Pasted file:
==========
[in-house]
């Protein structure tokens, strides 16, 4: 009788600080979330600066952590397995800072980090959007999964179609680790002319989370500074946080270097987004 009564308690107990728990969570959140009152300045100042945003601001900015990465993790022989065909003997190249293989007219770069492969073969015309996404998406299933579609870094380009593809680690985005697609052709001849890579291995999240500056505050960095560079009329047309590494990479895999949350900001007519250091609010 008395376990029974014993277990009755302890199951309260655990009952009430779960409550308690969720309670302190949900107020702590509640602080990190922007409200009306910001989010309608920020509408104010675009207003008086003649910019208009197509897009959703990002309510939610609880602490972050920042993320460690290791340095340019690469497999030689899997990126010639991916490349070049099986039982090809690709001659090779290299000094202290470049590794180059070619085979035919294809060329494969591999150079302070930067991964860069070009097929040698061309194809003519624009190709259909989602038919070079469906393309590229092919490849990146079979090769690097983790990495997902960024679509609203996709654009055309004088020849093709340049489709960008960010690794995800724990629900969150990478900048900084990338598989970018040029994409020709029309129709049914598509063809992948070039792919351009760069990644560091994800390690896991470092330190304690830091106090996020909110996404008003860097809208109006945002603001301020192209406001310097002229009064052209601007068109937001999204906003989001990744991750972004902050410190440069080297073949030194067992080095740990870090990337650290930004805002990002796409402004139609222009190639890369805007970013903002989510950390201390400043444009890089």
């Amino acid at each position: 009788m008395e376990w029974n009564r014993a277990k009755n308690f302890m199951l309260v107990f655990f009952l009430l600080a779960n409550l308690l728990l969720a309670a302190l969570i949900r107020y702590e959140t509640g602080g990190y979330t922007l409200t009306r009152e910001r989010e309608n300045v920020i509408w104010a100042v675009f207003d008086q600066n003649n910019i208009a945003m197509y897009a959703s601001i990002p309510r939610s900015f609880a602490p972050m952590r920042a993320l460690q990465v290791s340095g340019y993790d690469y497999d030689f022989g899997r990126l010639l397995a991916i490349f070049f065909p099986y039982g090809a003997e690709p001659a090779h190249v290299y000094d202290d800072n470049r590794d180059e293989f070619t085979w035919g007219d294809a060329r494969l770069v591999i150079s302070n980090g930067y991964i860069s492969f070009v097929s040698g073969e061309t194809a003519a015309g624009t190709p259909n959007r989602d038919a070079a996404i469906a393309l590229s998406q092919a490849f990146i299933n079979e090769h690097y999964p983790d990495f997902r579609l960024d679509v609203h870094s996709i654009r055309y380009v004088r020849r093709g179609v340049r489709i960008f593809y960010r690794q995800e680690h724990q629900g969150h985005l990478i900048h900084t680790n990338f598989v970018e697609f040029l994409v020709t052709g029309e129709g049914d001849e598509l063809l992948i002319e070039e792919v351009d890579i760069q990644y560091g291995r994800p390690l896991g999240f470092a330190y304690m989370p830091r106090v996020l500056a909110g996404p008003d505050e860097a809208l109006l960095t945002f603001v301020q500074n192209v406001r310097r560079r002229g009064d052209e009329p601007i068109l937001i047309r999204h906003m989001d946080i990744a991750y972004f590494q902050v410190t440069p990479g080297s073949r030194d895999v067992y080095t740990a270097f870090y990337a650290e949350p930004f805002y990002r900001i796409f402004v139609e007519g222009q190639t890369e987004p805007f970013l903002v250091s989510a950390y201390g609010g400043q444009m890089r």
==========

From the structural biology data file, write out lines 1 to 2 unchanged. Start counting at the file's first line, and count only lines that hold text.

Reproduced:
[in-house]
């Protein structure tokens, strides 16, 4: 009788600080979330600066952590397995800072980090959007999964179609680790002319989370500074946080270097987004 009564308690107990728990969570959140009152300045100042945003601001900015990465993790022989065909003997190249293989007219770069492969073969015309996404998406299933579609870094380009593809680690985005697609052709001849890579291995999240500056505050960095560079009329047309590494990479895999949350900001007519250091609010 008395376990029974014993277990009755302890199951309260655990009952009430779960409550308690969720309670302190949900107020702590509640602080990190922007409200009306910001989010309608920020509408104010675009207003008086003649910019208009197509897009959703990002309510939610609880602490972050920042993320460690290791340095340019690469497999030689899997990126010639991916490349070049099986039982090809690709001659090779290299000094202290470049590794180059070619085979035919294809060329494969591999150079302070930067991964860069070009097929040698061309194809003519624009190709259909989602038919070079469906393309590229092919490849990146079979090769690097983790990495997902960024679509609203996709654009055309004088020849093709340049489709960008960010690794995800724990629900969150990478900048900084990338598989970018040029994409020709029309129709049914598509063809992948070039792919351009760069990644560091994800390690896991470092330190304690830091106090996020909110996404008003860097809208109006945002603001301020192209406001310097002229009064052209601007068109937001999204906003989001990744991750972004902050410190440069080297073949030194067992080095740990870090990337650290930004805002990002796409402004139609222009190639890369805007970013903002989510950390201390400043444009890089």